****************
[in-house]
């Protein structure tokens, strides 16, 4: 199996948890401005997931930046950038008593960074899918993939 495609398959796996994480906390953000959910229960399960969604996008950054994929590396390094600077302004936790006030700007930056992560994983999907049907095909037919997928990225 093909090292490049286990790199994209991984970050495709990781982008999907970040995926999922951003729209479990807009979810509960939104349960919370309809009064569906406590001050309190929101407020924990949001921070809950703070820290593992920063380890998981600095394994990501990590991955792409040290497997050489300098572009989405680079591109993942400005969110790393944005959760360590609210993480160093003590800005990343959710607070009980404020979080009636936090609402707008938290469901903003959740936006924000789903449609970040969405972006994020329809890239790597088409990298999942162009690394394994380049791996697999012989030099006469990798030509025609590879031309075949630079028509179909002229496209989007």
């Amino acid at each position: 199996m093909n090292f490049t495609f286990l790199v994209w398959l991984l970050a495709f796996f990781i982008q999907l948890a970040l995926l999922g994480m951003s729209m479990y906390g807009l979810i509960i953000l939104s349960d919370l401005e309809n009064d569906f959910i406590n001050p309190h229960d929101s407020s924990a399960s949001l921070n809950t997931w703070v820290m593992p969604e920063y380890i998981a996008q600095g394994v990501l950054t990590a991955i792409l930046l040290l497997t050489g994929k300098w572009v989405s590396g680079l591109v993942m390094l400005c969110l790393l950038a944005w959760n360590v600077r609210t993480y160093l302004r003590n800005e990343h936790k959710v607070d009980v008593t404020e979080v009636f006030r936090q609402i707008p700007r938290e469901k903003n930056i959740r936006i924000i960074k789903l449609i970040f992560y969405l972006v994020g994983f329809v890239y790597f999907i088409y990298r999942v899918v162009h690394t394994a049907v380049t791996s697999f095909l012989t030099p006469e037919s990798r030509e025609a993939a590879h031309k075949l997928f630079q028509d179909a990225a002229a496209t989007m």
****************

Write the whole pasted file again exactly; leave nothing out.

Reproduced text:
[in-house]
């Protein structure tokens, strides 16, 4: 199996948890401005997931930046950038008593960074899918993939 495609398959796996994480906390953000959910229960399960969604996008950054994929590396390094600077302004936790006030700007930056992560994983999907049907095909037919997928990225 093909090292490049286990790199994209991984970050495709990781982008999907970040995926999922951003729209479990807009979810509960939104349960919370309809009064569906406590001050309190929101407020924990949001921070809950703070820290593992920063380890998981600095394994990501990590991955792409040290497997050489300098572009989405680079591109993942400005969110790393944005959760360590609210993480160093003590800005990343959710607070009980404020979080009636936090609402707008938290469901903003959740936006924000789903449609970040969405972006994020329809890239790597088409990298999942162009690394394994380049791996697999012989030099006469990798030509025609590879031309075949630079028509179909002229496209989007």
């Amino acid at each position: 199996m093909n090292f490049t495609f286990l790199v994209w398959l991984l970050a495709f796996f990781i982008q999907l948890a970040l995926l999922g994480m951003s729209m479990y906390g807009l979810i509960i953000l939104s349960d919370l401005e309809n009064d569906f959910i406590n001050p309190h229960d929101s407020s924990a399960s949001l921070n809950t997931w703070v820290m593992p969604e920063y380890i998981a996008q600095g394994v990501l950054t990590a991955i792409l930046l040290l497997t050489g994929k300098w572009v989405s590396g680079l591109v993942m390094l400005c969110l790393l950038a944005w959760n360590v600077r609210t993480y160093l302004r003590n800005e990343h936790k959710v607070d009980v008593t404020e979080v009636f006030r936090q609402i707008p700007r938290e469901k903003n930056i959740r936006i924000i960074k789903l449609i970040f992560y969405l972006v994020g994983f329809v890239y790597f999907i088409y990298r999942v899918v162009h690394t394994a049907v380049t791996s697999f095909l012989t030099p006469e037919s990798r030509e025609a993939a590879h031309k075949l997928f630079q028509d179909a990225a002229a496209t989007m």